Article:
A young man was assigned, along with the rest of the class, to tell me a story. On paper, of course. (He’s young compared to me, but appears to be about ten years older than most of his classmates.) The story he told was about the time he and another soldier were manning a checkpoint outside Fallujah. A car came barreling down the road toward them. The two soldiers raised their arms, a signal that the car should slow down and stop, but it did not. When it became clear that the occupants were determined to crash the checkpoint, the soldiers opened fire. The car, riddled with bullet holes, finally rolled to a stop. When my student and his comrade looked inside, they found two adults – a man and woman – and two children. All were dead and very shot up. Later investigation would show that the adults were parents to the children. Both the parents and the car had been rigged with explosives.

Most of my vets are very good students. Even when they can’t write very well, they attend regularly and punctually, participate, turn their work in on time, and tend to call me “sir,” which I like. They expect order, and have little patience with indiscipline. This one even barked one day at the whole class, that they ought to shut up and not all talk at once. (It’s true; I have to keep my boot on this bunch’s collective neck.) It was pretty funny because they all shut up.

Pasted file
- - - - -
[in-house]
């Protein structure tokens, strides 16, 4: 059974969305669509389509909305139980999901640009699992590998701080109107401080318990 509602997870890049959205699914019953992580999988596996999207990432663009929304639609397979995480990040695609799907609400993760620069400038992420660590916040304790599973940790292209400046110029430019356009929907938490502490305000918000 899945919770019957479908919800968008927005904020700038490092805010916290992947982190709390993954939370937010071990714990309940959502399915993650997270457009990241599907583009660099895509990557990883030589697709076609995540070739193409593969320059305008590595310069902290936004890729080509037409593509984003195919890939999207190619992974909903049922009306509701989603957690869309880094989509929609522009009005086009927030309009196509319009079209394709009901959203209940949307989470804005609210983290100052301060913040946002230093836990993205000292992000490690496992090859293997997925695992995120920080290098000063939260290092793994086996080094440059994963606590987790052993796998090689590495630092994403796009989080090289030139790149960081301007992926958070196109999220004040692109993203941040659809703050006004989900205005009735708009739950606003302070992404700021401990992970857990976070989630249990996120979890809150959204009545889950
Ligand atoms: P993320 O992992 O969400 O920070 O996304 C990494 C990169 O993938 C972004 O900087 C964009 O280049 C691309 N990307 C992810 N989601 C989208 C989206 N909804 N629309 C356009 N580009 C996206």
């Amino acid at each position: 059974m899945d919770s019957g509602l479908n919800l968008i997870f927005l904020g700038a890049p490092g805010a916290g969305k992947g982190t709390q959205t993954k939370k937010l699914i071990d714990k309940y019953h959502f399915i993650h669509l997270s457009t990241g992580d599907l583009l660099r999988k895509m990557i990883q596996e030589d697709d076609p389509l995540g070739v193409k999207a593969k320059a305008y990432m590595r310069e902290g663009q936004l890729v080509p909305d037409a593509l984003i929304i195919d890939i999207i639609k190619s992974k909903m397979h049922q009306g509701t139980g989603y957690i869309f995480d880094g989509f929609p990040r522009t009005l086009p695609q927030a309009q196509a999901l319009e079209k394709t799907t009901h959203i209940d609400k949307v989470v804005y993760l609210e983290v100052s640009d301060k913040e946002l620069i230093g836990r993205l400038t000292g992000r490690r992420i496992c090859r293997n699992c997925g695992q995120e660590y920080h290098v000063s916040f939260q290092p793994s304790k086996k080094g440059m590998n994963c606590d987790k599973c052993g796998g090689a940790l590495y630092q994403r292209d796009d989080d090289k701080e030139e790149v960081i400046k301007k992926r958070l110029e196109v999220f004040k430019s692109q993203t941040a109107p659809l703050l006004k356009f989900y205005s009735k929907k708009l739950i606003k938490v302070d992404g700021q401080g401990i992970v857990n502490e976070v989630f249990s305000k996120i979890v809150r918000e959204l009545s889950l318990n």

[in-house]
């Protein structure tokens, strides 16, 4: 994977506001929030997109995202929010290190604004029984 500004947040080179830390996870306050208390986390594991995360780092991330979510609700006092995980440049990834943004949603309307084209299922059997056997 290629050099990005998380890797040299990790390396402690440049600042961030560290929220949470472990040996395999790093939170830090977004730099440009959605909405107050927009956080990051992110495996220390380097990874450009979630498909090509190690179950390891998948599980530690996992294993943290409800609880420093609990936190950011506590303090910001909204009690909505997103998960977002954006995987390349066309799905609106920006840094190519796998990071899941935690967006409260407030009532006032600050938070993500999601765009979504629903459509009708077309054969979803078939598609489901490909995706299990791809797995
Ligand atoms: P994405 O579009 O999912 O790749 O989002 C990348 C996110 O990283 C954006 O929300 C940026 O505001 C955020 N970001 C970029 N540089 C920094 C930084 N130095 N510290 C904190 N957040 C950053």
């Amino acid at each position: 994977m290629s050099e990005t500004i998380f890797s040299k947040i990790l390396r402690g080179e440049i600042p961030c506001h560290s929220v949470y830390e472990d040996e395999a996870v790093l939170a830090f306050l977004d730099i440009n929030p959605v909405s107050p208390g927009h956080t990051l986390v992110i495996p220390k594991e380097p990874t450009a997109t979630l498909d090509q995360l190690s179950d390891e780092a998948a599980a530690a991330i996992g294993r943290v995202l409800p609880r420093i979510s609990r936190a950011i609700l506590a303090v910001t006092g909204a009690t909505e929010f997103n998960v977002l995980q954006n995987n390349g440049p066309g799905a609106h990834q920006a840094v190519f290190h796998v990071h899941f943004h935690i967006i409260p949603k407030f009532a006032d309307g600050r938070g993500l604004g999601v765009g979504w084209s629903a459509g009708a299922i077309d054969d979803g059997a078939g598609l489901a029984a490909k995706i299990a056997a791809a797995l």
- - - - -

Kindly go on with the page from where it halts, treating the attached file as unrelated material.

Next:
There were other occasions on which he might have done the same, but on this day he was not dealing well with any kind of sensory overload. I have noticed something about him that seems high-strung. He appears to be listening intently, but after class has to ask me to repeat something. It turns out – as his story made clear – that he’s still dealing with the fact that he killed two children. In private conference, I asked if he has people to talk with about it. He said yes. But it doesn’t help? No. Surely you realize, I said, that whoever strapped those children into the car is responsible for their deaths. Right? Yes, he realizes that. But still, it happened.

So he can’t get past the existential fact of the matter. He’s a good guy, sincere, and wants to make sense of the world, but also among the walking wounded. He needs peace, which is always just out of reach.


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wmpexp.

[Update: the previous attempt was to embed a Windows Media Player, which only succeeds for those who have the plugin. All Mac products (afaik) require it. So I'm trying html5 video with a flash fallback for older browsers. If your browser supports html5, you won't see the flash version. I recommend going full screen on this one.]